Our future generations may not have it as easy as we had because our standard of living was based on unearned borrowed money and money created from thin air. Our kids may have to earn it and compete for their standard of living with the rest of the world. However, we will still be the best nation on the planet to deal with the coming storm.

          2. Perhaps it’s because English is also my second language, but I don’t see anything wrong with the fluency and quality of your writing.

            I like the optimism that you have and – truth be told – I have a fair amount of optimism as well but it’s for the long run.

            The US (as a country) in its history has faced all sorts of things that could have derailed it and in a few instances, it nearly did. So, yes, there is some backbone to the American people and the professed ideals enshrined in its psyche . . . but even that is under attack.

            While I still hold hope, tribalism, identity politics, class warfare, all seem to be aplified by the advent of the Internet and the 24-hours news/opinion channels.

            Meaning, while I think we have a good chance to weather all this and what’s coming next (whatever that is) it still means that a lot of people will go through some short-term very unpleasant hardships. And yes, many generations of people have experienced the same or possibly worse in the past 200+ years.

            So, yes, we (the people who follow us) will likely survive and perhaps even prosper, but in the interim it’s not going to be much fun for a whole lot of people.

            Anyway, thanks for the conversation.

        1. Hi Disperser,
          It was just an error, I could not figure out how to correct. My apologies.

          Getting back to our discussion, Given the proliferation and debasement of our financial systems, easy money, deficit spending, and political expediency, we have had in the past, I believe, there is a certain inevitability for a lot of pain. I am a newcomer to this beloved adopted country. At the end I still believe we have lot of good decent hardworking and honest people in this society with great civic values. We do have the best legal framework, national institutions and generally high moral value in our society. We will recover and rebuild. Once the dust settles, we will still be in a better position than the rest of the world.

          Personally, I have no debt, some rental income, a very diversified portfolio in large national international companies and 50% in cash and short term t-bills, still do some short term trading in Mo Mo stocks. Just my two cents.

        2. I can agree on some of that when speaking about individuals. Less so for larger groups.

          Personally, I’m very conservatively positioned (or what I think is very conservately positioned) with 1/3 equities (“stable” companies with deep pockets and dividends), and 2/3 a combination of cash and overlapping CD ladders. I’ve not had any debt since the middle 1990s and even right now I’m in between houses as we’re looking for a place to go and live (in no rush, at least for now, as we’re in Hawaii).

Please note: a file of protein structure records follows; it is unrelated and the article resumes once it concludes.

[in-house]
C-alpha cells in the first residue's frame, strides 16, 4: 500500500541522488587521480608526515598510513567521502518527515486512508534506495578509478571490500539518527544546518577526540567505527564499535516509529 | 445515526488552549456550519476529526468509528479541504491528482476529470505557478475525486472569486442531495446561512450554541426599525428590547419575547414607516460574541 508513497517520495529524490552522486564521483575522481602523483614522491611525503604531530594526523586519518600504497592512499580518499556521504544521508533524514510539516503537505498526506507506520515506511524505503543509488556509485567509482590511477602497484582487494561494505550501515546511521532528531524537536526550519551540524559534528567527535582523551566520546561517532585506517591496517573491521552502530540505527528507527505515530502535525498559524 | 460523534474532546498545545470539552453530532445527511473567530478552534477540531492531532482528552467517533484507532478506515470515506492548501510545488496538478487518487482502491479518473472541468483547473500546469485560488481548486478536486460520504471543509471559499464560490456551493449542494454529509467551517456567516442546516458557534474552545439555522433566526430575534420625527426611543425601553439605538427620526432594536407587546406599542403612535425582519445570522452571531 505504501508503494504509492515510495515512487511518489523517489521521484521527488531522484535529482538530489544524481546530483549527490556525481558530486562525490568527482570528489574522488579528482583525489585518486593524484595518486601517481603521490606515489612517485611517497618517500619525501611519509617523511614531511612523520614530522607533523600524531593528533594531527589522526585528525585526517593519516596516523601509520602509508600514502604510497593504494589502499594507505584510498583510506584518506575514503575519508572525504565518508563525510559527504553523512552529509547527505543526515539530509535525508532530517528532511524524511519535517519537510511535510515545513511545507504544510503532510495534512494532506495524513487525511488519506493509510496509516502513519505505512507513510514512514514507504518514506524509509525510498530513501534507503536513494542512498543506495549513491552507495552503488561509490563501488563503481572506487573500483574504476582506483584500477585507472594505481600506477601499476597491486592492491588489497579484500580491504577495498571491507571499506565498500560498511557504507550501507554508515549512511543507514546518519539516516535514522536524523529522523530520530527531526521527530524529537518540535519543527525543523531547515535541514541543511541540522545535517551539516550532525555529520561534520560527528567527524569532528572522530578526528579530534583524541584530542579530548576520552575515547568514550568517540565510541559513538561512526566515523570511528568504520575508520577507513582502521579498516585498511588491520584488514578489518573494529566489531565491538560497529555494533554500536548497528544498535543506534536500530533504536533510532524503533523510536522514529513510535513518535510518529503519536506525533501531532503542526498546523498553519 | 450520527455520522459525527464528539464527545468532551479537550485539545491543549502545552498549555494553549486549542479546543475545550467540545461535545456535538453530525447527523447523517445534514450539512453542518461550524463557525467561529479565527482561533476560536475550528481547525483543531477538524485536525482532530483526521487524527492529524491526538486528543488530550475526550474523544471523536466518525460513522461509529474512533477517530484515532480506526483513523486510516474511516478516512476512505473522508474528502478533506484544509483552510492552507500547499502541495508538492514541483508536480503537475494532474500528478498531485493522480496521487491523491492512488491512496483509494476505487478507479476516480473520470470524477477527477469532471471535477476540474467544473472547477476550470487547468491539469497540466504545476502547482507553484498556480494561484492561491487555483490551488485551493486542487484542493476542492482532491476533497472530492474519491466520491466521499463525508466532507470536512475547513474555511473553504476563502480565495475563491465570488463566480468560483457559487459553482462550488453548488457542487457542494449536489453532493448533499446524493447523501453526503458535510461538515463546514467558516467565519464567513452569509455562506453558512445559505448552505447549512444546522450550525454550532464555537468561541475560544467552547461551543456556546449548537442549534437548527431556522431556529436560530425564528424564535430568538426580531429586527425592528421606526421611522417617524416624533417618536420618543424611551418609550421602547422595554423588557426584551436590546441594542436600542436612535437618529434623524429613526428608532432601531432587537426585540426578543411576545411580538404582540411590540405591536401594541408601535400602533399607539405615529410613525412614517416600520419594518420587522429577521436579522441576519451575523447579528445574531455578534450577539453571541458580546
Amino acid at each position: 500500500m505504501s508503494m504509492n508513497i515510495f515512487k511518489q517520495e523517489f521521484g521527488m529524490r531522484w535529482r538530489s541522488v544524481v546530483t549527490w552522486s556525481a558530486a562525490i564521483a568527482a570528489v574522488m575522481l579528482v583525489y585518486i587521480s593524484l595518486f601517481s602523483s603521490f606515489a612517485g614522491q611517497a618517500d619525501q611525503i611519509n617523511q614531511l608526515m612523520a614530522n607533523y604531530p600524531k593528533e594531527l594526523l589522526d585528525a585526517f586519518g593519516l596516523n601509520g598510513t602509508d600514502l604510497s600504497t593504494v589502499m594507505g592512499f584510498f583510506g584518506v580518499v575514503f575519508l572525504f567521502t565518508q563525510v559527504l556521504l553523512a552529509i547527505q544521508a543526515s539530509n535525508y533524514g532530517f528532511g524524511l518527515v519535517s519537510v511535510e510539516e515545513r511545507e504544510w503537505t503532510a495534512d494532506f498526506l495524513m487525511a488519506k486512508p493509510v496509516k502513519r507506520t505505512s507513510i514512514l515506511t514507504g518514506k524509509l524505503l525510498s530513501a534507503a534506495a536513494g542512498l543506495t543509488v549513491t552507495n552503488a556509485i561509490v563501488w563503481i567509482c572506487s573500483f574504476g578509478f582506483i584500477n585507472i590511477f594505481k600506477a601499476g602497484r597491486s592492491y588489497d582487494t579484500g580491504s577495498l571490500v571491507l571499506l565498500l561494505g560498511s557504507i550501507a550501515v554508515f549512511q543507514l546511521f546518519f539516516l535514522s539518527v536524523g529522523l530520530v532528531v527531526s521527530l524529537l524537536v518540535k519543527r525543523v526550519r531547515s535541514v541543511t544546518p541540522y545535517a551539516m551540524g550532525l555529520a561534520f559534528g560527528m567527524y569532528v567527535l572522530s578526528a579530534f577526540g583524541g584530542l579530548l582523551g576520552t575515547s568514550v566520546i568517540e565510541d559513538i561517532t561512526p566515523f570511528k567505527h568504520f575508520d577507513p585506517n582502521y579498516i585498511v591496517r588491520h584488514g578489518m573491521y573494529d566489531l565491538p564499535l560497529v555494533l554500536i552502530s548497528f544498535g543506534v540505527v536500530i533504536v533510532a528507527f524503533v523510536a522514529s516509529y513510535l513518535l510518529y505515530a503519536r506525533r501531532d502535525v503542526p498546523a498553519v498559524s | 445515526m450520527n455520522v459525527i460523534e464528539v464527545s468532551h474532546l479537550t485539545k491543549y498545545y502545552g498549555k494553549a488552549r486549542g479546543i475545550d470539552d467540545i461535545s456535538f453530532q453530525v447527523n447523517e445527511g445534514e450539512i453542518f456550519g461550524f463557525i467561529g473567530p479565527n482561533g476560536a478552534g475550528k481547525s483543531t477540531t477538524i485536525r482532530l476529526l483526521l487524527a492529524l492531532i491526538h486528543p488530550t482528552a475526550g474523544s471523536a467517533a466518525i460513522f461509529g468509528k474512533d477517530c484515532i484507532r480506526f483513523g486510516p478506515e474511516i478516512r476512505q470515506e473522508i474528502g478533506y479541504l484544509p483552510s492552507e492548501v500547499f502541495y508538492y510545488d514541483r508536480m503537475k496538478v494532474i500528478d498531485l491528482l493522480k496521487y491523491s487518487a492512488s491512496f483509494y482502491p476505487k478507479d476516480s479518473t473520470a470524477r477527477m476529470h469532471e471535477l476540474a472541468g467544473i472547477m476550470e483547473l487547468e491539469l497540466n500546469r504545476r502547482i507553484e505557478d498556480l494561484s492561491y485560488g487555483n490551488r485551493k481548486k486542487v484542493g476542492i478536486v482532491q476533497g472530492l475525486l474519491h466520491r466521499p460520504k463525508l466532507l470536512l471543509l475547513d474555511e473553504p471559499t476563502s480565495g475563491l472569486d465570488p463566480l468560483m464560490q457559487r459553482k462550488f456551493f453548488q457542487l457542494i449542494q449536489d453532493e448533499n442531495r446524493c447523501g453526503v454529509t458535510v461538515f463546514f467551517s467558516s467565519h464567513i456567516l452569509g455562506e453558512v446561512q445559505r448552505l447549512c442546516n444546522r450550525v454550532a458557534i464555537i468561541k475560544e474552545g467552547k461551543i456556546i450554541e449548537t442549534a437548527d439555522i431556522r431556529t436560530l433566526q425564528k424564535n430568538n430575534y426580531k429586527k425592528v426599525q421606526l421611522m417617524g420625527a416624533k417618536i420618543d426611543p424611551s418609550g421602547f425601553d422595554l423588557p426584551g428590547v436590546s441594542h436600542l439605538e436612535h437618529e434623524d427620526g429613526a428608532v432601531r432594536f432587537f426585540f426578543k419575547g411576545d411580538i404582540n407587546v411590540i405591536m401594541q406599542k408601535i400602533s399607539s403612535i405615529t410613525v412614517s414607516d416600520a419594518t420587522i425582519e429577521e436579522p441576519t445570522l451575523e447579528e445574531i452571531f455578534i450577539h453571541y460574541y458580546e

What I mention about larger groups is what worries me both on the personal level and politically. As an example, I watched large unions get exclusions and waivers from certain ACA rules that apply to others.

          During the financial crisis I watched governments bail out pension plans and companies while the individual investors took the hit. My own losses were never actuated as they were paper losses but that was also because at the time I was working.

          I’m now retired and I’m called overly conservative for keeping enough liquidity to allow me to live for six+ years without touching investments.

          Per my (conservative and overly pessimistic) calculations, I only need a 3% net return (post inflation) for our savings to last into our 90s (uunlikely we’ll live that long, but that’s the plan).

          So, looking at all that, I’m not personally worried . . . and yet, if enough people get hurt, they can pressure the government to do certain things that will affect me ond others with savinsg. Things other countries who are hurting are either considering doing or actually doing. Things like penalizing people who did save and were prudent in their affairs.

          Although I don’t see it in the current environment, some people happily speak of the government taking over private retirements accounts. In view of so many states being in the deep crimson with their pension liabilities, it’s not outside the realm of possibility that at some point the majority of voters might be in favor of something like that, especially since the majority of voters have little to no savings for their own retirement.

          It sounds paranoid but this isn’t me reading some conspiracy theory. Some people are outright hostile to the idea that a few have savings and politicians are going to feel increased pressure to “help out” all these poor people who spent money they didn’t have and all these poor states who promised money they didn’t have based on projected returns that were pipe dreams.